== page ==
Monday, October 31, 2011

Global Sickle Cell Awareness

My personal crusade is to have Sickle Cell Disease recognized as a “blood disorder” and not a “black disorder.” This is not to ignore the truth about its origin. In regions of the world where malaria is found, nature allowed a mutated red blood cell to exist which had a benefit of preventing malaria. While preventing malaria, the mutated blood cell was inherited and thus, Sickle Cell Disease became prominent.

What I am interested in is bringing awareness to the fact Sickle Cell Disease is found all over the world.

Yesterday, I read a story about a family from Cameroon who were being deported from England because they were illegal immigrants. That is not the whole problem; the issue was that their three-year old son suffered a sickle cell crisis and deportation proceedings were still continuing. The fact that the child was in the hospital in England, “not moving, with high fever” did not stop deportation proceedings. Education, compassion and awareness was needed in this case.

I read a story about a footballer born in France, playing football in Spain. While he was training with the national team in the high-altitude commune of Tignes, it was announced that he was dropping out of the squad due to suffering severe intestinal pain and stomach cramps as a result of the altitude. A follow-up medical check revealed that the injury required a significant amount of rest. His football club in Madrid later revealed that the injury was due to asthenic syndrome, a secondary condition related to sickle-cell anemia.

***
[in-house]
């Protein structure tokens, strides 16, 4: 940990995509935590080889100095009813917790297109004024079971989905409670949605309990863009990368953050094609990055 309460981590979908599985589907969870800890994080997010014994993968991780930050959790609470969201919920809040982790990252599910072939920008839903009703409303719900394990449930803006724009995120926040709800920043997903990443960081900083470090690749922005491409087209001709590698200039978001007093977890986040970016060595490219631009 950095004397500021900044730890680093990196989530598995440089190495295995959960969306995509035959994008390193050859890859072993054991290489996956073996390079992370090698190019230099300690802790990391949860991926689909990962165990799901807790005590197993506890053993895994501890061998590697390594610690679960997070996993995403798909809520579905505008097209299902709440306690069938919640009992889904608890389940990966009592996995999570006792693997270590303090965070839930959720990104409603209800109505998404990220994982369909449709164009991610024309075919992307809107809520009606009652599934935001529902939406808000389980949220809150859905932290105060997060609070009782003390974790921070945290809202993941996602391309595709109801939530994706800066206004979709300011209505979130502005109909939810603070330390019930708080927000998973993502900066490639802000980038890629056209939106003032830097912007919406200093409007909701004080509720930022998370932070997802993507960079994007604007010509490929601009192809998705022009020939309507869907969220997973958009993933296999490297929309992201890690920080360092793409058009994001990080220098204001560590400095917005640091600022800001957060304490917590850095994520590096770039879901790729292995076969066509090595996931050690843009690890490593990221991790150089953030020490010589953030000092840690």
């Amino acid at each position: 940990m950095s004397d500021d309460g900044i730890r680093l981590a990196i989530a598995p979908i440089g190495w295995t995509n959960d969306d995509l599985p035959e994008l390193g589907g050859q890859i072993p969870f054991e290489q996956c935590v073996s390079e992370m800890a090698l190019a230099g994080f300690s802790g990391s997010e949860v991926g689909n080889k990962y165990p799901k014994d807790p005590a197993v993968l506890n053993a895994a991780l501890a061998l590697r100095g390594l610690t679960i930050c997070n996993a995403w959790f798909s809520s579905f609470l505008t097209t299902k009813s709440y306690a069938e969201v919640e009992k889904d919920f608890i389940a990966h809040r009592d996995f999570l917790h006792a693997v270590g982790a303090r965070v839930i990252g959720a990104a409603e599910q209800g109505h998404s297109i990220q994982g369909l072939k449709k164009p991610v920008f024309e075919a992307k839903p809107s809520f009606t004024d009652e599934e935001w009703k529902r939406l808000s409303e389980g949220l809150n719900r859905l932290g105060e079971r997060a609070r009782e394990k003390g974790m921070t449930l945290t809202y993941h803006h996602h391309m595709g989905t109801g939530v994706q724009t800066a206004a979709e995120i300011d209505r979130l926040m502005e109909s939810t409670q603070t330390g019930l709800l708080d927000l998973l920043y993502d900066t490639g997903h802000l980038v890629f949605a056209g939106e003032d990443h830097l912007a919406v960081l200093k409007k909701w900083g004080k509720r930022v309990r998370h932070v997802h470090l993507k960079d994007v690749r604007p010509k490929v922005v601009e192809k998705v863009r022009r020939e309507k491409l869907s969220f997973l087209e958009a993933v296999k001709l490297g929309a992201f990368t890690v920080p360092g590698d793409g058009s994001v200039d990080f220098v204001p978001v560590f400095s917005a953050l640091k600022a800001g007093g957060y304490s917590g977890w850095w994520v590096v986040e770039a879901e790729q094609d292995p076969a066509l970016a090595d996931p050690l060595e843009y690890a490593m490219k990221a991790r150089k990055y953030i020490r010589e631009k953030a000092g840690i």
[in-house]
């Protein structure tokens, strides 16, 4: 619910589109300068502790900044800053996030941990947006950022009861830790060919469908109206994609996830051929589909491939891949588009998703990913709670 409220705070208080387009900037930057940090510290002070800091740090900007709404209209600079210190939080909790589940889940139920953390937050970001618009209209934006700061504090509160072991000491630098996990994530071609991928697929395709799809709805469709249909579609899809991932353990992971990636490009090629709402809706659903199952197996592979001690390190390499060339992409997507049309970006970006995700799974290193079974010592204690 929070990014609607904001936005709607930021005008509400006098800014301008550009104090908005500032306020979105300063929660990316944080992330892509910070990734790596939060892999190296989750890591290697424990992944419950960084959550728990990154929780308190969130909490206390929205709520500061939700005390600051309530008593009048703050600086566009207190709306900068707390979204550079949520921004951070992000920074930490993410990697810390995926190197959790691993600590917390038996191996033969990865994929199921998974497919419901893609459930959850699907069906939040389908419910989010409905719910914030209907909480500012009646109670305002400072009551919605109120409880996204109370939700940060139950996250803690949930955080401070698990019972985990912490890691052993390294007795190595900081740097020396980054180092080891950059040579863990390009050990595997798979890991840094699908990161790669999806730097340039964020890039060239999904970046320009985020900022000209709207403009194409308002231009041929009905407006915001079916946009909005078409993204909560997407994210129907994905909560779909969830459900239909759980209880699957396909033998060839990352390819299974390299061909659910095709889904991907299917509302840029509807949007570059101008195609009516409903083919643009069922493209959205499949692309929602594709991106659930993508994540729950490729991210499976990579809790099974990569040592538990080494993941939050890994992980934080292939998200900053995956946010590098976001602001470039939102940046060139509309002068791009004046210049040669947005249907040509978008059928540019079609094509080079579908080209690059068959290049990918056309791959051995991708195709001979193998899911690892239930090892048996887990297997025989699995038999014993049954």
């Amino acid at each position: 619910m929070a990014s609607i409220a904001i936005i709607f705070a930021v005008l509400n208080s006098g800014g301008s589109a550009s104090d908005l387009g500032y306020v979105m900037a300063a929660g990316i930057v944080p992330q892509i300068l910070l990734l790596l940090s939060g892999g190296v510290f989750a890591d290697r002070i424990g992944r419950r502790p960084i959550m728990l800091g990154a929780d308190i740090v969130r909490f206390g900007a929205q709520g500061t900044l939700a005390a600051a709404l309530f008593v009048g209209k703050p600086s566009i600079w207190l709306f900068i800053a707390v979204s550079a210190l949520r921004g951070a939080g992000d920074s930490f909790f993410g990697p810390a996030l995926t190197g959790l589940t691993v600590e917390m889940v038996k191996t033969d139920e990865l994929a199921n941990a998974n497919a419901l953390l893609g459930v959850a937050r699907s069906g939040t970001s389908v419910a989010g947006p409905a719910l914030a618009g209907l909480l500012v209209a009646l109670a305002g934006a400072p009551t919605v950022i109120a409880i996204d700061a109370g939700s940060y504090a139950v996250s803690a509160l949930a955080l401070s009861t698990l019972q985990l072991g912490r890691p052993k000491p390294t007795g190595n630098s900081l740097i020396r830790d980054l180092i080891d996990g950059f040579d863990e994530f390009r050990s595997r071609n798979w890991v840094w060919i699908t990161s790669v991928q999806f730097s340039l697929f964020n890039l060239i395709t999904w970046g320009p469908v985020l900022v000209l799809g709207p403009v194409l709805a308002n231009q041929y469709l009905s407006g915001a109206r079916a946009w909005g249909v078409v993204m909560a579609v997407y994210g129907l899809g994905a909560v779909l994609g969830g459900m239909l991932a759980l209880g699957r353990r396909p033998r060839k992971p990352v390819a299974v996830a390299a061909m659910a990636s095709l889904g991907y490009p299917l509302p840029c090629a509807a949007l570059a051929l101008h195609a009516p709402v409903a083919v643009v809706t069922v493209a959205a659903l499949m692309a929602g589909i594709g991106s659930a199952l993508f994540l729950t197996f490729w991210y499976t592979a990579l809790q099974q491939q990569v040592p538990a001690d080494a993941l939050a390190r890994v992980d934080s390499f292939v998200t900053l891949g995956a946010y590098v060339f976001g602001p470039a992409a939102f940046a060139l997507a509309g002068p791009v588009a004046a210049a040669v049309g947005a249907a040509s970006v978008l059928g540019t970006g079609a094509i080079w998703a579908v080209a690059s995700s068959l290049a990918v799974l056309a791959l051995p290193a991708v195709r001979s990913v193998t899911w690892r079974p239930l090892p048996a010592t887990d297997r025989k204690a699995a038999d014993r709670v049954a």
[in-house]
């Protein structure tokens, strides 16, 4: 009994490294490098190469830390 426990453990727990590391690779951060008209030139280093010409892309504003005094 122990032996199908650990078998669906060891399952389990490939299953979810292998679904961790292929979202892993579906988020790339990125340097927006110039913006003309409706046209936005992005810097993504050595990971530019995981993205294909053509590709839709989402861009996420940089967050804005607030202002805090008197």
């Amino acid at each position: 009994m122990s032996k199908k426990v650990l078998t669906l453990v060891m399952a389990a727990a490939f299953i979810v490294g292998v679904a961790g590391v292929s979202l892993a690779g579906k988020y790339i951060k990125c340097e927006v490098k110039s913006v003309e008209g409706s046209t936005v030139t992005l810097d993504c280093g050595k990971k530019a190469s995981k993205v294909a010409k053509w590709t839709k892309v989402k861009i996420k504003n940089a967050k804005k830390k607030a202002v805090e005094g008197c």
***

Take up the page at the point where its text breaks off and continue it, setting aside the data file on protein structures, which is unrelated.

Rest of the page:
Shall I go on?

In these examples, Sickle Cell Disease appears in two different countries. As we bring awareness to this “blood disorder”, maybe that family from Cameroon might have been allowed to stay (compassionately) because their young son was too weak to travel.

And, the footballer in France might have been tested at birth, or prior to playing football like the NCAA does in the USA. He would have then discovered he had Sickle Cell Disease and also, through education, known he could not tolerate high-elevations.

We need global awareness, information, and communication. No shame, no stigma, no medical racism, AND no problem.

Did you know Sickle Cell Disease is found in many nationalities?

(Per Spanish reviewer) ¿Quién está en riesgo?
Muchas nacionalidades: Afro-Americanos, Latino Americanos, Italianos, Griegos, Árabes, Africanos, Caucásicos, Indios.

Yes, in Latin countries too!

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